Thursday, July 28, 2011

A Diamond in the Rough

As I aspire to leave my mark on VINS and with the summer quickly coming to an end, I am using the time I have left here to help lay the foundation for what will be VINS' newest exhibit: a model backyard habitat which will be located at the site pictured below.

This project will benefit both the environment and local community in a number of ways. For local wildlife it will provide cover and food sources in the form of native flora that will occupy the entire strata of this habitat; from the canopy trees of the forest edge, to the stands of dogwoods and hawthorns, to the edible shrubs like raspberry and blueberry, right down to the wildflowers, forbs, grasses, and sedges. As tracts of forest are cleared or wetlands drained in the name of development, coupled with the relentless push of invasive species, an oasis such as the one being proposed are critical to the survival and propagation of our region's native flora and fauna alike. 

With 30,000 annual visitors to VINS, this backyard habitat exhibit has the opportunity to expose a large number of people to the benefits of reducing the size of their lawns and planting native species that are aesthetically pleasing while serving to sustain local wildlife and native plant populations. If each of those visitors where to convert only 10 sq ft of their suburban lawn to a wildflower bed or native shrub thicket that would amount to 300,000 sq ft of suburban lawn conversion annually! Knowledge is contagious and VINS is hoping to spread the bug about the importance and obtainable goal of increasing biodiversity in one's own backyard by simply choosing native plants to their region over exotic ornamentals.

Intrigued by what you can do?  Check out these helpful links.

Educated Homeowners blog on natives in your backyard -
Step by step instructions from the NRCS (Natural Resources Conservation Service) -
Publication from NRCS -

Thursday, July 14, 2011

The Diversity of our Meadow Ecosystem

The summer is now in full swing and my first round of data collection is finished. It is one of several sampling sessions, which will coalesce into snapshots of the pollinator–wildflower relationship through the summer. The sampling process came with periods of frustration, elation, and the excitement of collecting this data in the meadow for the first time.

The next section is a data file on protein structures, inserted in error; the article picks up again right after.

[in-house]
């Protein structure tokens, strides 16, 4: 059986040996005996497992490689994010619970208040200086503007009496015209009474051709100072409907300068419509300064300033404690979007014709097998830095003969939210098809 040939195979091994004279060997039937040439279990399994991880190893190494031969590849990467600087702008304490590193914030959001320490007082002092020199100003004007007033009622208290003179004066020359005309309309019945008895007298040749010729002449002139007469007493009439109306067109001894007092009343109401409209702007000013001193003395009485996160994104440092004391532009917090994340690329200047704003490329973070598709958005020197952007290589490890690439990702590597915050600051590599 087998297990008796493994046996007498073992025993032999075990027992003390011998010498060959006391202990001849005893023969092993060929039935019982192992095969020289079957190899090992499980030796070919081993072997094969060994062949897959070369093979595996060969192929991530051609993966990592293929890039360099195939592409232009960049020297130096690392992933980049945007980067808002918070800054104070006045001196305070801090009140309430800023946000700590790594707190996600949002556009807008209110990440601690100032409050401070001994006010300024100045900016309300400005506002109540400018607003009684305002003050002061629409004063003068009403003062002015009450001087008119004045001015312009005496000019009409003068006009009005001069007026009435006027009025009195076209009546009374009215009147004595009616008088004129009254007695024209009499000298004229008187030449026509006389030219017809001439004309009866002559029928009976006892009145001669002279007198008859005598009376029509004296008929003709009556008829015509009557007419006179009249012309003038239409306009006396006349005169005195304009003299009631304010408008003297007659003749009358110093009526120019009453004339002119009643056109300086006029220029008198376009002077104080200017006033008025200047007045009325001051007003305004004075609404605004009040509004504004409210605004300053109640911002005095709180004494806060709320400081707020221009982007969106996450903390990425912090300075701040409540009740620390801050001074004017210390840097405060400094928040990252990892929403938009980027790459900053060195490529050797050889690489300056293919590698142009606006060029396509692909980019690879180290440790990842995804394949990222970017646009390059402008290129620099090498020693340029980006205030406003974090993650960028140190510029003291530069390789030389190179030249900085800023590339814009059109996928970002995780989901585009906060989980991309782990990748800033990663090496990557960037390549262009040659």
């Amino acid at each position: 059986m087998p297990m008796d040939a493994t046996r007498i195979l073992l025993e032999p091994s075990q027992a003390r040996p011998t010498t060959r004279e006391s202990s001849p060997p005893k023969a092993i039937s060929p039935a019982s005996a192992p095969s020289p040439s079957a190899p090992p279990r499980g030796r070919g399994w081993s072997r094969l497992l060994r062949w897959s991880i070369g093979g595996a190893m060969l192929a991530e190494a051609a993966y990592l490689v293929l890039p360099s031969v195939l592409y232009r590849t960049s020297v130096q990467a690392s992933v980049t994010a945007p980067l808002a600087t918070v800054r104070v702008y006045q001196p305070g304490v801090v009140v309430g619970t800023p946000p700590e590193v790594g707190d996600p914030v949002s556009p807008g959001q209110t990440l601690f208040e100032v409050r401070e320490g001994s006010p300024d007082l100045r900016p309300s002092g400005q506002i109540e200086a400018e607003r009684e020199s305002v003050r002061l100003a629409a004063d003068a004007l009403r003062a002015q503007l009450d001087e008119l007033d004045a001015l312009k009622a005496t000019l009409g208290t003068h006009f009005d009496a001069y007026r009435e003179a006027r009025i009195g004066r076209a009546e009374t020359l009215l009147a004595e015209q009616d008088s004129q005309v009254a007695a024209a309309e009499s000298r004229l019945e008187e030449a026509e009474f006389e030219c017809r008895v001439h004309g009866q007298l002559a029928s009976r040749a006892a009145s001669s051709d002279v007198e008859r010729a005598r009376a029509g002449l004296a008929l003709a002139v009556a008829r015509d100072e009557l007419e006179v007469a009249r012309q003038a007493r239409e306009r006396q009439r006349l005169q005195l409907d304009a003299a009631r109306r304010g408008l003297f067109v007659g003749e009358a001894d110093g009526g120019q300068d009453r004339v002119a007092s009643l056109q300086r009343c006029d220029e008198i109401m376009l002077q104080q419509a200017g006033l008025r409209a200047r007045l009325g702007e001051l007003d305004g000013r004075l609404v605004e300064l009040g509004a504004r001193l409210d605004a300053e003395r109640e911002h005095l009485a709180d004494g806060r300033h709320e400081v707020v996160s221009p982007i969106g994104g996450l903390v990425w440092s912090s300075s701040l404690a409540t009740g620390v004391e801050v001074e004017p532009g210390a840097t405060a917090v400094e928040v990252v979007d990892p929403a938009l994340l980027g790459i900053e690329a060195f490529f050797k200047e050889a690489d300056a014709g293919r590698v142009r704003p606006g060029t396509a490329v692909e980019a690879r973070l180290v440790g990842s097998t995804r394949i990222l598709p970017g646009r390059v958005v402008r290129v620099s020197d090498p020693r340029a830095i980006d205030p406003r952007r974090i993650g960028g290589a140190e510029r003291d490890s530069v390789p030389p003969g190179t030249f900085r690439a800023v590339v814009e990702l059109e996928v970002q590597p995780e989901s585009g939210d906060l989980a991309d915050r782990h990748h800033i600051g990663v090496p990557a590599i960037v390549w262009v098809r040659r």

What kind of data am I collecting exactly? The type of data can be divided into two parts: pollinator activity and wildflower diversity. The first can be trickier than the second, mainly because pollinators (bees, butterflies, hummingbirds and others) can move quickly and plants don’t. Every two weeks I inventory pollinators present in the study area and which wildflowers they are visiting. I also record the flowers that are in bloom and the number of inflorescences (groups of blooming flowers) to measure the resources for pollinators in the meadow over time.

Wildflower diversity is the second part of the study and is simply a measure of the amount of species and their relative population densities. Both of these values together (what scientists like to call species richness and evenness) combine to create an index of biodiversity. The more diverse an ecosystem is, generally the more resilient it is in the face of adversity.

The central question behind this research project is: what management practice (controlled burns or mowing) will keep the meadow from reverting back into forest while maximizing the diversity of wildflowers and activity of pollinators? Timing also matters and experimental mowing and burning over the next couple of years will provide insight into what is best for the meadow at VINS and what may be best for landowners around Vermont. For now, I am off to the meadow to collect data for round two...  

Monday, July 11, 2011

To pull or not to pull?

As part of my research project this summer at VINS I have been charged with investigating invasive species ecology – how these species interact with the ecosystem they have invaded, as well as management strategies to minimize their impacts through eradication.
Exotic invasive species are managed because of the threat they pose to native flora and fauna by physically displacing native species. However this is not the only way invasives do harm to local ecosystems.  Some exotics like the stump-sprouting Japanese Knotweed pictured above, have the ability to alter the actual physical and chemical composition of soil.  Doing so disrupts the hydrology, nutrient cycling, soil microbial and fungi populations which all exacerbates the problems posed by invasives.

As the above picture illustrates, managing invasive species is not always effective, in-fact, managing an invasive species population never really ends. Seed dispersal of a plethora of invasives, whether it be by wind, bird, animal or human is inevitable. So it seems the same question must be asked, “To pull or not to pull?” Concentrating management efforts to the most sensitive areas seems the most economical, but if invasives cannot be managed everywhere are our actions fruitless?  When exotic ornamental Japanese Barberry still holds a multi-million dollar market share in the horticulture business (Lehrer et al, 2006) it would seem our attitude towards acceptable landscaping practices needs to make a change before real progress towards managing invasive populations can take place.

Works cited:
Lehrer, J et al. (2006). Four Cultivars of Japanese Barberry Demonstrate Differential Reproductive Potential under Landscape Conditions. Journal of Horticultural Science. Vol. 41 Iss. 3 (pp762).